A couple bad apples are no reason to chop down the tree- and no reason to exclude quality websites with unique content that feature a couple affiliate links. Heck, even Yahoo isn't averse to accepting those sites for free.

sdani




msg:476616
 6:20 pm on Aug 27, 2003 (gmt 0)

dmorison,
I guess this "not unique" condition is imposed by those who got in there first and now trying to stop the competitors to show up.
Probably their lobby is strong enough.
And, I personally do agree that if the directory is being created for the users, ALL the webmasters should be included as long as they are not just copying someone else's stuff. The yellow pages in my town lists ALL autobody shops although none of them is providing "unique" service.
sdani

steveb




msg:476617
 8:57 pm on Aug 27, 2003 (gmt 0)

"The yellow pages in my town lists ALL autobody shops although none of them is providing "unique" service."

And how is that relevant? The ODP doesn't list businesses. It lists original and unique resources on the Internet. If one tow shop has a webpage with nothing but a phone number link, and another has information about the company, its liability policies, and an original article on the history of towing in Podunk, then the second site should be listed. The first is worthless as a web resource.

The issue is that people with unoriginal, usually crappy, websites don't merit what better sites spend the time to earn. Build a better site, and then a directory that focuses on website content might list you.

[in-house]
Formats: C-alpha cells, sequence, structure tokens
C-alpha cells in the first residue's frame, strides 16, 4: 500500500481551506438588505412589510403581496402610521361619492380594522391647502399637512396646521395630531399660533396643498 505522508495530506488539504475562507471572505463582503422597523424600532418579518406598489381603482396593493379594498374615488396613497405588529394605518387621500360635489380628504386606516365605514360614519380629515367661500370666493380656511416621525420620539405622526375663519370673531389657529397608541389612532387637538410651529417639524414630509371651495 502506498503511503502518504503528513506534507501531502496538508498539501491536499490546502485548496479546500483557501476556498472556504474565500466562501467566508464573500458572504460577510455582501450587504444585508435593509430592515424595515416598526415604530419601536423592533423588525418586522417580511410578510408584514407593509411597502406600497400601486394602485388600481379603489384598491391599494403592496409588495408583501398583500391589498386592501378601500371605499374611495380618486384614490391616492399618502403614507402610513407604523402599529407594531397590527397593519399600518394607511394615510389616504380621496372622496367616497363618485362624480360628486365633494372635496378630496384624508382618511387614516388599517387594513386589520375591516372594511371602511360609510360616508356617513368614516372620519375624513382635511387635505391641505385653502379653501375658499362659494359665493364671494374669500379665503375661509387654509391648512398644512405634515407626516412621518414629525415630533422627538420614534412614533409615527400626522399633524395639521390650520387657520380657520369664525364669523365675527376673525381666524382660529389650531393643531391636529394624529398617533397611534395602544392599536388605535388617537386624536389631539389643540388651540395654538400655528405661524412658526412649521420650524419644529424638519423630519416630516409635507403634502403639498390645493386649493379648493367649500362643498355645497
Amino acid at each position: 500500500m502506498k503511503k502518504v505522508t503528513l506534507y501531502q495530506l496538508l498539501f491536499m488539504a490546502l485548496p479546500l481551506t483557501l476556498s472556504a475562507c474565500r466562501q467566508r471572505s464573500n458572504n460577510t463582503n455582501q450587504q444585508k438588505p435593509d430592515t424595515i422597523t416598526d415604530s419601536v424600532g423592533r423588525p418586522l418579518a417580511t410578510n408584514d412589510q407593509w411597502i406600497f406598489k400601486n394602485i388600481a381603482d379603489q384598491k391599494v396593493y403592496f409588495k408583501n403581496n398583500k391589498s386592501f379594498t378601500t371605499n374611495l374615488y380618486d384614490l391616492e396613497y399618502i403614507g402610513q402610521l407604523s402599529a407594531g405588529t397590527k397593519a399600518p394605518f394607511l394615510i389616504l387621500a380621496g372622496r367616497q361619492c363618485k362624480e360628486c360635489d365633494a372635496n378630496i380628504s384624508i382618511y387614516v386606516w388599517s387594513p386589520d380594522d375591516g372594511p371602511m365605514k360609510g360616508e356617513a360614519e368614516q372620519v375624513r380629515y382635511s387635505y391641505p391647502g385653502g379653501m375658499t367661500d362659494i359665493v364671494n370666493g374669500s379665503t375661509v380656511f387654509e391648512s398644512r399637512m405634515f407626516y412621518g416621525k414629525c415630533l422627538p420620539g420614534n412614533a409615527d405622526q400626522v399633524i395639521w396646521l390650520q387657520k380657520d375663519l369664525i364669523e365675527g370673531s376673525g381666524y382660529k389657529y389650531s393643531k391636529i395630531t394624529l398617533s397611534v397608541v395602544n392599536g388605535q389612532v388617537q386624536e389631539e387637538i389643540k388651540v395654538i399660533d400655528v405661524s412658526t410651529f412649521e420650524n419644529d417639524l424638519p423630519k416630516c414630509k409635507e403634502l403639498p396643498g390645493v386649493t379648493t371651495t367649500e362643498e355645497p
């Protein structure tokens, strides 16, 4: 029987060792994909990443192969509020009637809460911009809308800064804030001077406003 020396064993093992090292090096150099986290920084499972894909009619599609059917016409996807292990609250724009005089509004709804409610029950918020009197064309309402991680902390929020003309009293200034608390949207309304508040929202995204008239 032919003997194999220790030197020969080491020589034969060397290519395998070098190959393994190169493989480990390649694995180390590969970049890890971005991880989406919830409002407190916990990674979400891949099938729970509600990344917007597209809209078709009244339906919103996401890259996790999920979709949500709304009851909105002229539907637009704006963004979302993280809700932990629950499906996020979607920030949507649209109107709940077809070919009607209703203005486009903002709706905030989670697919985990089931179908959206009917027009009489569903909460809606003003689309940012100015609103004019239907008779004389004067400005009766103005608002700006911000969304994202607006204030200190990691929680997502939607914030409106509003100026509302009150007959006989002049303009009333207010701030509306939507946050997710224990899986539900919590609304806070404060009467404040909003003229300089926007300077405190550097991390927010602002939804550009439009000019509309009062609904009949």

dmorison




msg:476618
 9:04 pm on Aug 27, 2003 (gmt 0)

The ODP doesn't list businesses.

The ODP lists thousands of businesses. Take..

[dmoz.org...]

..as a starter for 2,952.

steveb




msg:476619
 9:08 pm on Aug 27, 2003 (gmt 0)

Perhaps you should read more carefully.

For example, do you think it is some amazing coincidence that each of the busineses listed has... a... website?

hutcheson




msg:476620
 9:10 pm on Aug 27, 2003 (gmt 0)

"The yellow pages in my town lists ALL autobody shops although none of them is providing "unique" service."

And how is that even _true_? Each autobody shop offers a unique set of locations, employees, skills, and tools. That's what MAKES a service unique. Joe-Bob's Hope Garage in Arkansas is NOT interchangeable with Luigi's Paint Shop in Podunk, New Jersey!

So, of course, DMOZ is happy to list websites for autobody shops (in their locality) because EVERY one of them IS offering UNIQUE service.

dmorison




msg:476621
 9:19 pm on Aug 27, 2003 (gmt 0)

do you think it is some amazing coincidence that each of the busineses listed has... a... website?

No - because they are web based businessed.

Web based business are using DMOZ as an advertising channel. It's #3 or #4 on the SEO list. Why the denial?

[edited by: dmorison at 10:13 pm (utc) on Aug. 27, 2003]

sdani




msg:476622
 9:19 pm on Aug 27, 2003 (gmt 0)